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In a short piece on novelist James Kelman’s latest work, Giles Harvey reflects on the tension between consciousness and plot in the modern novel. The object of the novelist, Harvey writes, at least since Jane Austen, has been increasingly to capture the human mind—express the odd turns and sometime unexpected destinations of consciousness:

Jane Austen’s free indirect speech, the folding of soliloquy into third-person narration (“She had no hope, nothing to deserve the name of hope, that he could have that sort of affection for herself which was now in question”), marked the first significant breakthrough. Flaubert, James, Tolstoy, and others took this technique and ran with it. In the climactic chapters of “Anna Karenina,” Anna’s mind, overwrought by the crisis of her deteriorating affair with Vronsky, seems to commandeer the narrative altogether (“How proud and happy he’ll be when he gets my note! But I’ll show him . . . What a terrible smell that paint has”), so that mind and narrative become hard to tell apart.

From Tolstoy to the fractured, telegraphic stream of consciousness in “Ulysses” or the smoother, more overtly stylized variety in “Mrs. Dalloway” is not far. The main difference is one of attention span. Tolstoy gives us only a few pages of full immersion in the spume of Anna’s thoughts, and they come during the book’s most dramatic episode—a time when Anna has a lot to think about. The pages of Joyce and Woolf, on the other hand, abound with brain lint, the stuff of ordinary minds on ordinary days.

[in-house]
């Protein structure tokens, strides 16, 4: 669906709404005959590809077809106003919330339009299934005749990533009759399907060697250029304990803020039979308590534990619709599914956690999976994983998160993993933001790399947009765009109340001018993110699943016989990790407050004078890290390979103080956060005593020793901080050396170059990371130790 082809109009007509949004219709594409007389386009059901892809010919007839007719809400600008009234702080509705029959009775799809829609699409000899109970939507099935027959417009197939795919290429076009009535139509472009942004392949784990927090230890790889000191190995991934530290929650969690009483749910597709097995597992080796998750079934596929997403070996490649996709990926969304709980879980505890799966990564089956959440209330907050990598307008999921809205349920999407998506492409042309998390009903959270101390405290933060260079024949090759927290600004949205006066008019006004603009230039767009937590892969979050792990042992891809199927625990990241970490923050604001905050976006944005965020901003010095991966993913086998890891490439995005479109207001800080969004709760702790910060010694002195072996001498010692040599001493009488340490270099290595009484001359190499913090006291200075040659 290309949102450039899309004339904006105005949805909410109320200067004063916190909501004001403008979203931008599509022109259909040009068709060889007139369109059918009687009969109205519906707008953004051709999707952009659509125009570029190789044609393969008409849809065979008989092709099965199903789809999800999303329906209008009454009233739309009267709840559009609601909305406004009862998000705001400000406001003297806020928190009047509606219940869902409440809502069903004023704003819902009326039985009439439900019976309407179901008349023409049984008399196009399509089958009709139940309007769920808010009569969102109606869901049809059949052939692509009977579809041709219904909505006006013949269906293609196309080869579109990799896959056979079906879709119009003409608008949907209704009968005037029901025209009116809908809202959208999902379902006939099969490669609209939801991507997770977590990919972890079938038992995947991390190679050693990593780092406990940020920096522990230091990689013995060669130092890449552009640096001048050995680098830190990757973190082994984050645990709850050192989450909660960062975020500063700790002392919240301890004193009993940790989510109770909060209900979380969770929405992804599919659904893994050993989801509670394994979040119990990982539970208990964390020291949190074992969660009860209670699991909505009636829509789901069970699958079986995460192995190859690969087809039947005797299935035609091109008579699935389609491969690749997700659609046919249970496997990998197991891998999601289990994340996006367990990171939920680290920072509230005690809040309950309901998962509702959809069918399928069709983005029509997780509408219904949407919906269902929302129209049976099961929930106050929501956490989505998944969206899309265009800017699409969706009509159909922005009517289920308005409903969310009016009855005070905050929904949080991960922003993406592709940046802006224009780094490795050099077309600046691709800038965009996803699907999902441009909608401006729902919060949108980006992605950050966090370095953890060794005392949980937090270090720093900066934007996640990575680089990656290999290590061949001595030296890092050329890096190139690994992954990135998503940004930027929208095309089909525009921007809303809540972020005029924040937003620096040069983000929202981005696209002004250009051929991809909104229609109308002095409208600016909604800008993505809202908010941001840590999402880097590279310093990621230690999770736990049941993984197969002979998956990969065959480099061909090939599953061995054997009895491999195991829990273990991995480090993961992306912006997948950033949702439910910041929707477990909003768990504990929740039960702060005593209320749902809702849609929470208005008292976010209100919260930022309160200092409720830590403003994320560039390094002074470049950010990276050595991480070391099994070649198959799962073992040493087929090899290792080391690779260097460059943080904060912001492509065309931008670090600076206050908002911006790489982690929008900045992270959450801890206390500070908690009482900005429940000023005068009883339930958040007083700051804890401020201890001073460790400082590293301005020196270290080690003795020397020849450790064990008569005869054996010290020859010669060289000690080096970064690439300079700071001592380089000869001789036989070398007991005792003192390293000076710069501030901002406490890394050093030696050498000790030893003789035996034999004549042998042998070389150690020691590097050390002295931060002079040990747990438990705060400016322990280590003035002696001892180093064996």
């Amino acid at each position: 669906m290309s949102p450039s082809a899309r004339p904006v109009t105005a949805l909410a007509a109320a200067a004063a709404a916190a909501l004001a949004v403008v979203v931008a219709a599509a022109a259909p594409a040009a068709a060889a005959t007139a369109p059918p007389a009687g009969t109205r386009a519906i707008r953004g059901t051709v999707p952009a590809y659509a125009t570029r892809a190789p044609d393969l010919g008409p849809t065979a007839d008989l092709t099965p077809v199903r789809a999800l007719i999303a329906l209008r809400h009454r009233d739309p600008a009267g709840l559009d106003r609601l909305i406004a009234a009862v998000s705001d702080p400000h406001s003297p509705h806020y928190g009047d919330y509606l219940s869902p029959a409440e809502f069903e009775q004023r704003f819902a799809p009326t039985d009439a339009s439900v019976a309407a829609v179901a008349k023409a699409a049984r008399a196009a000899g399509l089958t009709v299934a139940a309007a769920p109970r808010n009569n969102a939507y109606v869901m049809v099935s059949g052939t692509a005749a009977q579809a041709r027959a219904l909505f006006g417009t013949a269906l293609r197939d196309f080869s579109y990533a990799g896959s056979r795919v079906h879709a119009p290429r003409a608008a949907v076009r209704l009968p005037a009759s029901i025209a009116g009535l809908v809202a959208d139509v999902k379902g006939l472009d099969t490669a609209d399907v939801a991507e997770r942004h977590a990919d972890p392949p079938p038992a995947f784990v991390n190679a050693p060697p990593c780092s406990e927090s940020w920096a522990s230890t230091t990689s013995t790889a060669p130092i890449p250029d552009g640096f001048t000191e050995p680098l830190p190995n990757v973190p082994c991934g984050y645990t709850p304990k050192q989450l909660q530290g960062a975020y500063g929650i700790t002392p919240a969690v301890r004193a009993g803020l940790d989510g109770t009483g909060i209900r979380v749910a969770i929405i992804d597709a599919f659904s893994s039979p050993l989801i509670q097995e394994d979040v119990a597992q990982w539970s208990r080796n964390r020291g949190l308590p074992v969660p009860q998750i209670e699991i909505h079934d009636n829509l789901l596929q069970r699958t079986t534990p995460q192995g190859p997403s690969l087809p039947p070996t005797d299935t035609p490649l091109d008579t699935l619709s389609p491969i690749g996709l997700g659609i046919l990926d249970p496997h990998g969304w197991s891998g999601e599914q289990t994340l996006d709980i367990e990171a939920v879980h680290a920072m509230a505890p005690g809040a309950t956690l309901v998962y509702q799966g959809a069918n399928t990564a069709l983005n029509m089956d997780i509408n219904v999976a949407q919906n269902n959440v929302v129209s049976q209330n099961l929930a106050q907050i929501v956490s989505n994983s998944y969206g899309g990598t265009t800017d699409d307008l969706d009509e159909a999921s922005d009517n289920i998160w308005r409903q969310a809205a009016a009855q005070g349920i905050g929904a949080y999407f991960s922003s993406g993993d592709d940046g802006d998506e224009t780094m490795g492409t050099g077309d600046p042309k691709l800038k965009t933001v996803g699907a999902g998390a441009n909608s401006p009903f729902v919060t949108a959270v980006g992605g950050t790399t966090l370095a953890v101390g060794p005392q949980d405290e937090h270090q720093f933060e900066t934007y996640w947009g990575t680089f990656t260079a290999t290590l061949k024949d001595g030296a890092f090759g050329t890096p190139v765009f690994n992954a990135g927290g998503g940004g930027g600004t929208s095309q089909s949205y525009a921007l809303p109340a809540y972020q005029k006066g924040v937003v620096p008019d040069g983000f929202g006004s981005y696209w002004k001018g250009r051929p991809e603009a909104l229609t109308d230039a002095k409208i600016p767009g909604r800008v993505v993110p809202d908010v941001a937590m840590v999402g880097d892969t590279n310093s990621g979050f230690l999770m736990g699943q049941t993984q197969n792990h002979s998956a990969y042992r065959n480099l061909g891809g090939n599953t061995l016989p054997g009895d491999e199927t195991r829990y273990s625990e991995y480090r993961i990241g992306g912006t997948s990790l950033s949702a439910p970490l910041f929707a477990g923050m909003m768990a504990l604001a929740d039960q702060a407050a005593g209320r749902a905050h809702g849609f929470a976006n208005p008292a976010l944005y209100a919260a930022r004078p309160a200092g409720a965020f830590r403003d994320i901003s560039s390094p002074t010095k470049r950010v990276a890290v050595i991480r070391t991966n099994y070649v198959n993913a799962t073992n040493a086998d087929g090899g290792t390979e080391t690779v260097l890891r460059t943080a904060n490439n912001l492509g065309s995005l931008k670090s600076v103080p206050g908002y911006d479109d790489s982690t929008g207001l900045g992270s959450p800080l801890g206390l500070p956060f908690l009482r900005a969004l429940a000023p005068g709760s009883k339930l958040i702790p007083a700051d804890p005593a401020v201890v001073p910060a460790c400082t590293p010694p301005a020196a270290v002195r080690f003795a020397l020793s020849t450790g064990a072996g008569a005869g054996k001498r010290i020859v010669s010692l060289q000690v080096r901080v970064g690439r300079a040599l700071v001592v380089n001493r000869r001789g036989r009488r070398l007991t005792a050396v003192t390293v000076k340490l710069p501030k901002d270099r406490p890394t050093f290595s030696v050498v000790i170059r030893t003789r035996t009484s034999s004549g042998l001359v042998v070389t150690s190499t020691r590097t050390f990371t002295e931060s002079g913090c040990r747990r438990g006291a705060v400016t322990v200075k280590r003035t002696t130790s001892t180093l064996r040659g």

But too many pages devoted to mirroring the human mind can make a novel rather tedious. Not all minds are the same, and even great ones still think about the uninteresting essentials of life most of the time. “All novels,” Harvey writes, “need to strike a balance between description of what happens to a character and what a character is thinking about as it happens. In most, for the sake of order, momentum, and intelligibility, the latter tends to be subordinate to the former.”

Kelman inverts this, subordinating plot to consciousness, and the result, Harvey argues, is unsatisfying: “Art is meaningful because it is life-like without incurring the disadvantages of actually being life—that is to say, without being boring and formless. Kelman seems unmindful, or simply uninterested, in this proposition.”

In other words, the thoughts or actions of characters become uninteresting if they are not directed, at some point, towards a purpose. This tells us an important truth about who we are, of course. We were created to live meaningful, purposeful lives.

But I wonder if it also tells us something about goal of certain modern and contemporary novelists. One might say that in the mind of God, plot is subordinated to consciousness. Time and sequence are his thoughts, and the story of humanity is derivate of the free-wheeling, “purposeless” thoughts of our divine creator. In his mind, all thoughts are interesting, engaging on their own, but our thoughts, or the thoughts of characters, like perhaps Leopold Bloom, become uninteresting when they are made to seem self-sustaining (like God’s) when, in fact, they are not. They are subordinate to God’s thought, his plot.

Prufrock , a free daily newsletter on books, art, and ideas, is curated by Micah Mattix.

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